News Home
Quick Bites
News Archive
News Channel
Special Features
On AirNewsClassical
School Closings
WKSU Support
Funding for WKSU is made possible in part through support from the following businesses and organizations.

The Holden Arboretum

Akron General

Don Drumm Studios

For more information on how your company or organization can support WKSU, download the WKSU Media Kit.

(WKSU Media Kit PDF icon )

Donate Your Vehicle to WKSU

Programs Schedule Make A Pledge Member BenefitsFAQ/HelpContact Us

Morning news headlines for December 4, 2012
Jackson awaits results of Cleveland police shooting investigation; Mandel rehires campaign staffers; Appeals court closes payday lender law loophole

Morning Edition Host
Amanda Rabinowitz
Download (WKSU Only)
  • Jackson taking wait and see approach on police shooting
  • Mandel rehires campaign staffers to the treasurer’s office
  • Appeals court strikes down payday lending law loophole
  • Deer kills down during Ohio hunting season
  • Lordstown GM plant shutting down a week early
  • Historical society unveils founding documents curriculum
  • Judge: Humane Society of the United States can challenge exotic animal law
  • Jackson taking wait and see approach on police shooting
    Cleveland's mayor says he will back police in the shooting deaths of two people during a chase if procedures were followed, but there will be consequences if they weren't. The comments from Mayor Frank Jackson on Monday came as city hall deals with the fallout from Thursday night's shooting barrage of nearly 140 bullets that killed two people. 13 officers were placed on paid leave. No weapon or shell casings were found in the vehicle in which Timothy Russell and Malissa Williams fled downtown Cleveland after an officer heard a gunshot near police headquarters. The medical examiner said Monday that the victims were tested for gunpowder residue, but results could take weeks. Officers say the driver rammed a patrol car and nearly hit an officer.

    Mandel rehires campaign staffers to the treasurer’s office
    Ohio Treasurer Josh Mandel has rehired several staffers from his unsuccessful run for US Senate. The Dayton Daily News reports Mandel re-hired his campaign political director Joe Aquilino as new deputy director of regional representatives - a job that pays 90-thosuand dollars a year. Jared Borg, Mandel’s Senate campaign political coordinator is the treasury’s new deputy director of regional representatives - a job that pays about $62,000 a year.  During the heated race, Democratic Senator Sherrod Brown criticized Mandel for hiring friends and cronies. A Mandel spokesman said in a statement Monday that the treasurer has quote – great confidence in the staff he employs in the office and the work that they do on behalf of taxpayers across Ohio.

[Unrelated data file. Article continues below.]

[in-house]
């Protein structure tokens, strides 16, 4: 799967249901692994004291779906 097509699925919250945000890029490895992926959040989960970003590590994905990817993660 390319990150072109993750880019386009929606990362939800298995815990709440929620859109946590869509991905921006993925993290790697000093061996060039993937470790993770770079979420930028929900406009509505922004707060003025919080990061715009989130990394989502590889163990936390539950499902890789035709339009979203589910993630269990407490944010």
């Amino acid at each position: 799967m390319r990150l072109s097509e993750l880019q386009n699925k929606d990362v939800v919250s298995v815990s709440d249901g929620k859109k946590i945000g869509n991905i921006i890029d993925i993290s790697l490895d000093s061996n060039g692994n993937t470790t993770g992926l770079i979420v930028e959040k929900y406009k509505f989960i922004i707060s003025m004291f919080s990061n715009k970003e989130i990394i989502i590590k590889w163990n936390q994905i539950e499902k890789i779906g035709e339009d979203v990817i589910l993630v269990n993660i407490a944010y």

Appeals court strikes down payday lending law loophole
    A state appeals court says payday lenders cannot get around caps on interest rates by using the state’s mortgage lending law. The 9th District Court of Appeals sided with a Lorain magistrate in rejecting what amounted to an annual interest rate of nearly 250 percent. State law has capped rates on “payday,” loans at 28 percent since 2008. The parent company of Cashland had claimed that its mortgage lending license exempted it from the cap. The case is expected to be appealed to the Ohio Supreme Court.

    Deer kills down during Ohio hunting season
    Ohio hunters bagged fewer deer during this past week’s gun season. The nearly 90-thousand deer was down nearly four percent from the 2011 total. State wildlife officials say the harvest is down because of the state’s efforts to reduce the statewide herd by expanding hunting opportunities.

    Lordstown GM plant shutting down a week early
    General Motors’ Lordstown plant will shut down one week ahead of its regularly scheduled holiday break. Officials say the move is to help Chevy Cruze inventory heading into an expected slow period for compact car sales. Sales of the Cruze were up 27 percent in November, aided by car purchases following Superstorm Sandy.